for i in range(0, 3):
px = tx + d*math.cos(theta+i*(2*3.14159)/3)
py = ty + d*math.sin(theta+i*(2*3.14159)/3)
if check(d, newlist, [px,py], gridsize) == False:
newlist.append([px,py])
class graph():
def __init__(this, d, gridsize, draw):
this.pointlist = [[400,400]]
this.d = d
this.gridsize = gridsize
this.draw = draw
def tree(this, limit):
if limit < 25:
this.pointlist = newlist
this.tree(limit+1)
def main():
gridsize = [790,790]
d = 10.0
point = [400,400]
plot = Image.new("RGB", [800,800])
draw = ImageDraw.Draw(plot)
G = graph(d, gridsize, draw)
G.tree(0)
for point in G.pointlist:
for i in range(-1, 2):
for j in range(-1, 2):
plot.putpixel((int(point[0]+i), int(point[1])+j), (255,255,255))
plot.save("plotdot.png")
main()

## Sunday, November 23, 2014

### recursively moving around the unit circle with constant angle to the origin

Starting with solving this general formula for two vectors [x,y] and [a,b]:
The above says the dot product between them equals to c and the magnitude of the cross product equals to d (counterclockwise). And then it is solved for a,b.
So we begin by thinking about if [x,y] starts as the vector [1,0]... then we can find possible values for c and d like so, picking any value as close or far away from 1 as we'd like for x and solving...
So plug those in for d and c respectively...Or alternatively use a rational value from the rational parameterization of the circle. These are the values for the dot and cross product from the vector to the generated point to the vector [1, 0] because the dot product will just be the x coordinate of the point we generated and the cross product will just be the y.   Let's call this Formula 1.
Now c and d is also our first vector after [1,0] so we can plug that in for x and y as well and get...
This vector [a,b] is the same angle to [.9801,.141] as [.9801,.141] was to [1,0], because we made the dot and cross products stay the same.

Now we can plug this [a,b] in for x and y in formula 1 and get...
And in this way work our way around the unit circle by that small angle (which we actually don't know) without ever having to figure a cosine or sine! An approximation of the angle can be found by seeing how long it takes for this process to get close to a known value like [0,1]

## Friday, November 21, 2014

### wave interpolation (with natural number harmonics of different amplitudes)

I noticed that it's possible to find solutiond for waves that are 0 at the endpoints of the interval and that pass through a certain number of points.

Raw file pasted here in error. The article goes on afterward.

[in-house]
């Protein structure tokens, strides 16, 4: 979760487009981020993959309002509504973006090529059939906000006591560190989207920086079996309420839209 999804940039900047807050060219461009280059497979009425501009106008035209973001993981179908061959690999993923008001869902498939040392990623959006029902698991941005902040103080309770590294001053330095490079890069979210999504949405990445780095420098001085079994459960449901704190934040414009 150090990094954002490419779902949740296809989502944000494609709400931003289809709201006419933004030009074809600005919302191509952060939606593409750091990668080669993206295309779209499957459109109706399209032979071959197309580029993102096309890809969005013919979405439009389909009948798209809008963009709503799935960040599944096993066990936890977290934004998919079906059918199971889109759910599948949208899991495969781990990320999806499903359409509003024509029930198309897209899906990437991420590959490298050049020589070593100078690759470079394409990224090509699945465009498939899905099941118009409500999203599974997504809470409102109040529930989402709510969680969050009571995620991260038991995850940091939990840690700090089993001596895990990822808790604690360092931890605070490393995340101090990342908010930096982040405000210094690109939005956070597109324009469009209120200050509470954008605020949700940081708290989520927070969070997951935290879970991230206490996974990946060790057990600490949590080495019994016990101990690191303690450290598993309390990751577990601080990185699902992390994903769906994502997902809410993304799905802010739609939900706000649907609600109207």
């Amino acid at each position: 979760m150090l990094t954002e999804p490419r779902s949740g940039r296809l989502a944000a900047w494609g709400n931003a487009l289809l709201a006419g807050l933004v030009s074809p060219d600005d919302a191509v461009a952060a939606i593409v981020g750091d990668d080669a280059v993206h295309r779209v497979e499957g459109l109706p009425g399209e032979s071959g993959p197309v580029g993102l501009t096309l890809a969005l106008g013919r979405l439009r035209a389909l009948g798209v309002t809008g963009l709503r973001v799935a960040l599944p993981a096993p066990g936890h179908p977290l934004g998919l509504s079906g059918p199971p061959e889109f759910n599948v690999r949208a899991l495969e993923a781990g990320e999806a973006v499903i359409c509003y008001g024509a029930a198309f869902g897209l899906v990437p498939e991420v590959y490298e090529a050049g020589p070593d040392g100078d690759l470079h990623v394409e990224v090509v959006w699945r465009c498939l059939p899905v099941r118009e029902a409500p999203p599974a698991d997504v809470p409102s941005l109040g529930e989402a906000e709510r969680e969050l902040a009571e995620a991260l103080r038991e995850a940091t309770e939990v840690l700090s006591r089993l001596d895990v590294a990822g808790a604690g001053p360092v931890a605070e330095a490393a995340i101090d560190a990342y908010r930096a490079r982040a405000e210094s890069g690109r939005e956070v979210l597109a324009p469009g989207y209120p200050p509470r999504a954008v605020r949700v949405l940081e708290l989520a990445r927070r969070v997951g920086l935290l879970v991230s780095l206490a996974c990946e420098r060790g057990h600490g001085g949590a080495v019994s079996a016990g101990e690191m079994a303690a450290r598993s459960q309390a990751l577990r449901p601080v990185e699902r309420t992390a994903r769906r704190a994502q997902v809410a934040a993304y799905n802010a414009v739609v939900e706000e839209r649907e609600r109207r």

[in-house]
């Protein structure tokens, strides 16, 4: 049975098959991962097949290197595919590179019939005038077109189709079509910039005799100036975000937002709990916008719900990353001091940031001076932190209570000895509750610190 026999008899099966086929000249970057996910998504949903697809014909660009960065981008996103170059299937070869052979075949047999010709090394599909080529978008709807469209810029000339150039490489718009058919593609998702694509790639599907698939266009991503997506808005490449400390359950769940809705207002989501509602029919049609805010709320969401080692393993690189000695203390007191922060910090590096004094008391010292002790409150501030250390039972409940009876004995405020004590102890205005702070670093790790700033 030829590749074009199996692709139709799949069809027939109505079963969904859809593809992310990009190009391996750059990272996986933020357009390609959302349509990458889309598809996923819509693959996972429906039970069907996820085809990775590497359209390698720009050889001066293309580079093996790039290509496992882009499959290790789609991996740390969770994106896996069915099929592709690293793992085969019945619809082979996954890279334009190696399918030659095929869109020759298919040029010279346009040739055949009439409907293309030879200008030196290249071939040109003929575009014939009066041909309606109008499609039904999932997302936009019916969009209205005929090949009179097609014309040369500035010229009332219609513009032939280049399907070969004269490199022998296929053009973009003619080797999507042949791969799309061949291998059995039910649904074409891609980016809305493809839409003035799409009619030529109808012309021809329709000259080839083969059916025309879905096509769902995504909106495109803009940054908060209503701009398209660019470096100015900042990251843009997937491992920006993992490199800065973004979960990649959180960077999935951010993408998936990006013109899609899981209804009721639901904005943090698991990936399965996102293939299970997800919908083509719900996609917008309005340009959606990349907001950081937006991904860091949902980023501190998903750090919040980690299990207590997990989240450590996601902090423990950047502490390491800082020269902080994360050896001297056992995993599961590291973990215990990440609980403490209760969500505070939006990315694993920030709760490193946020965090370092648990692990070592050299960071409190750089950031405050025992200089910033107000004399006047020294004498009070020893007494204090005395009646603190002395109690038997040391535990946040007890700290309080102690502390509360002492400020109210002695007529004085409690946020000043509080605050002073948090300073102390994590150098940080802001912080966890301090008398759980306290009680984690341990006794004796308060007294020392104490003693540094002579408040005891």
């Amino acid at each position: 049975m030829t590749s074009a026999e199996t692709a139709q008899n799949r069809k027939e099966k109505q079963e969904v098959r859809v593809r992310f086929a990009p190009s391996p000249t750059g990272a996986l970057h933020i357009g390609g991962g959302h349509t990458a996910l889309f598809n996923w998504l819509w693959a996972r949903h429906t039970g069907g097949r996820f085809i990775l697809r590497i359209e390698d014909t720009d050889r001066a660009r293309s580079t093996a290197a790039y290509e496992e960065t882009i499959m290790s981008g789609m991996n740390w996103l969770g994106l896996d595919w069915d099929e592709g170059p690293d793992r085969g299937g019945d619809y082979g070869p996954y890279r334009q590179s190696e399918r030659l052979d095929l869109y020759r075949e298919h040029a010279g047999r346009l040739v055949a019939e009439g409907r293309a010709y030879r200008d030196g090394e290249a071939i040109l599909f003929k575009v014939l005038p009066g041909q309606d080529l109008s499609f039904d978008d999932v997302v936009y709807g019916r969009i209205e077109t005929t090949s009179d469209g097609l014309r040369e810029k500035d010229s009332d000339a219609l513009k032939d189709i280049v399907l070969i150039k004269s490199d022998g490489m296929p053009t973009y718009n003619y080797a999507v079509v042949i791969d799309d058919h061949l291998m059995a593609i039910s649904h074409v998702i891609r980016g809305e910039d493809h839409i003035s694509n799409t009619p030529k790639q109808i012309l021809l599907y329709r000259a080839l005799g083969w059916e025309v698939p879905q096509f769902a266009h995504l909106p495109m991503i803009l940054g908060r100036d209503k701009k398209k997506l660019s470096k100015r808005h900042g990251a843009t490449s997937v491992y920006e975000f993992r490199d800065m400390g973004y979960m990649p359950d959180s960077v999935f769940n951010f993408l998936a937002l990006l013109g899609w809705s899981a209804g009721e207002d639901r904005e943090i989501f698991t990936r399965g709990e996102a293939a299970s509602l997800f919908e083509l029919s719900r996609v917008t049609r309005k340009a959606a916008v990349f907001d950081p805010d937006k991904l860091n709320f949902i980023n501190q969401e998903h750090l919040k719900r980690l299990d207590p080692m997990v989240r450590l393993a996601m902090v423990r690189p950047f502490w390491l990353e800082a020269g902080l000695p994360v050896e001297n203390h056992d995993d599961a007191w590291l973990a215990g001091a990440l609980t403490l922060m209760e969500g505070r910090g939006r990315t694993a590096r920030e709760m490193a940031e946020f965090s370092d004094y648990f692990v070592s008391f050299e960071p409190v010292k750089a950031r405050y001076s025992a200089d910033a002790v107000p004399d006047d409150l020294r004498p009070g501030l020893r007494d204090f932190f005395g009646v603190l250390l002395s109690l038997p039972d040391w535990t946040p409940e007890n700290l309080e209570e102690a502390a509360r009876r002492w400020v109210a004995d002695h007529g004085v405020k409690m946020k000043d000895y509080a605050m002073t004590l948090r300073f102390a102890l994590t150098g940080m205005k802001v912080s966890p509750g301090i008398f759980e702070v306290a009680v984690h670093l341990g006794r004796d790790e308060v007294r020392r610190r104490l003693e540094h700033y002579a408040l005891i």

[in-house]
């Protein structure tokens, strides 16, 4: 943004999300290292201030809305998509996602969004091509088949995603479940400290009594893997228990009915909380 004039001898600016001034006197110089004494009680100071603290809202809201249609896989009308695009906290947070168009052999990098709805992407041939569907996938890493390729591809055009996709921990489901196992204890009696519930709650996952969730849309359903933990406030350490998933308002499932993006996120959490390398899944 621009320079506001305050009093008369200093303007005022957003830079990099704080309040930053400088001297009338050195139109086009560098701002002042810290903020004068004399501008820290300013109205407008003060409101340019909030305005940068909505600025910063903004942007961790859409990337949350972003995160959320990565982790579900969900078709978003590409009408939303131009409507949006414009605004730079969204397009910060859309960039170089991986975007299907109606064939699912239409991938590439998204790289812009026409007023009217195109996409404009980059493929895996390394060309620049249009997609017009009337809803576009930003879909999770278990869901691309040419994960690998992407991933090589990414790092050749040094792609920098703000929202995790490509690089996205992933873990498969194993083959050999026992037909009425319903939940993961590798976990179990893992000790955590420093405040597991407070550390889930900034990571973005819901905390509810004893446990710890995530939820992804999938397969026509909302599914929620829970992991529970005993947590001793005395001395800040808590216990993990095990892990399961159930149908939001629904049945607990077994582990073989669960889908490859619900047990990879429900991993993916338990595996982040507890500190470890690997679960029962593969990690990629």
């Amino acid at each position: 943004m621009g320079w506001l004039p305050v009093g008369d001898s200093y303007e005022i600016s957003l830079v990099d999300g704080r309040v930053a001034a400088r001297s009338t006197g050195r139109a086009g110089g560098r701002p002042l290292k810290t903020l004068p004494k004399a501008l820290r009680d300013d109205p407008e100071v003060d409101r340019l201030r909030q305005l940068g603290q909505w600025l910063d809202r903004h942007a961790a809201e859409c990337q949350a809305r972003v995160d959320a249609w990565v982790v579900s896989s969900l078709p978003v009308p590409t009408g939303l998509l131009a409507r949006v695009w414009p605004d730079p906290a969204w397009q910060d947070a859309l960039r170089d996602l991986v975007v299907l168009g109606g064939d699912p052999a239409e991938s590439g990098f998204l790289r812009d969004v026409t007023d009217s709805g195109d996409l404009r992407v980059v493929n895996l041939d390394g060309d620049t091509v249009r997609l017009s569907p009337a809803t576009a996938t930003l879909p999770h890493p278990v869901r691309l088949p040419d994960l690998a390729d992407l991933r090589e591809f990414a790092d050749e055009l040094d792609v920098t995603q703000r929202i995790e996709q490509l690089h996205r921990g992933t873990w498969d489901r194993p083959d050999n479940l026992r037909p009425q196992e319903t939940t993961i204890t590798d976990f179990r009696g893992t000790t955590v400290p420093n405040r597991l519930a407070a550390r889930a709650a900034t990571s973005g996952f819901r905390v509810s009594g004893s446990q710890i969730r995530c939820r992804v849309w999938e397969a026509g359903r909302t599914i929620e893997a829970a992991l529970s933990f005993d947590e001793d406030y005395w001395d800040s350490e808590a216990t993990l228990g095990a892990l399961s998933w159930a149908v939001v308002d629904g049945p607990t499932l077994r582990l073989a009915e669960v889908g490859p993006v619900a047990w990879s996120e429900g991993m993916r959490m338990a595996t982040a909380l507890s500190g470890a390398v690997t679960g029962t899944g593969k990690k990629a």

Like for instance, say you want to know the waves that pass through these points:
[[.5, 1], [1, 0], [1.5, -1]]
Since that is three points, I start by considering waves of the form:
Maple can solve this by entering...
You can see that there are many waves satisfying these conditions, b and c can have any possible value and a just has to be 1+ whatever c is chosen to be... for example a=5.5, b=3, c=4.5
The thing I noticed is that there are two degrees of freedom in the solutions for this wave because the t values interpolated through .5, 1, 1.5 are all multiples of the first value of .5. We can remove a degree of freedom in the solutions by interpolating through .5, 1.2, 1.5, here see that 1.2 is not a multiple of .5 but 1.5 still is...
The solutions only have one degree of freedom now so that c can be chosen as anything. Interestingly the solutions involve the golden ratio! 1.618033... is usually known as phi or the golden ratio. I'm not sure exactly why that is.

So the next step of course is to look to see that a case where the t values are all not multiples of each other yields only one solution...Let's try [.7, 1.2, 1.6]
There is only one solution for those heights through those t values.

** Finding unique solutions for an unknown wave though a number of points**
The trick for this is as you can see above to sample your unknown wave so that none of the t values are multiples of each other... There might be many ways to do this. It's kind of an interesting problem in itself.
One way is to use prime numbers...if you have n points you would use fractions of the (n)th prime like for example if you have six points you could use for t values:
[1/13, 2/13, 3/13, 5/13, 7/13, 11/13]
For example, if our 6 heights at those t values are [1, 1.5, .5, 0, -.65, -.8]

## Sunday, November 9, 2014

### fanless turbo compressor

An idea I had for an alternative to a turbo compressor with fan blades like they usually have. I thought because the center of gravity is so close to the spindle on this design you could spin it easily really quickly and get better performance.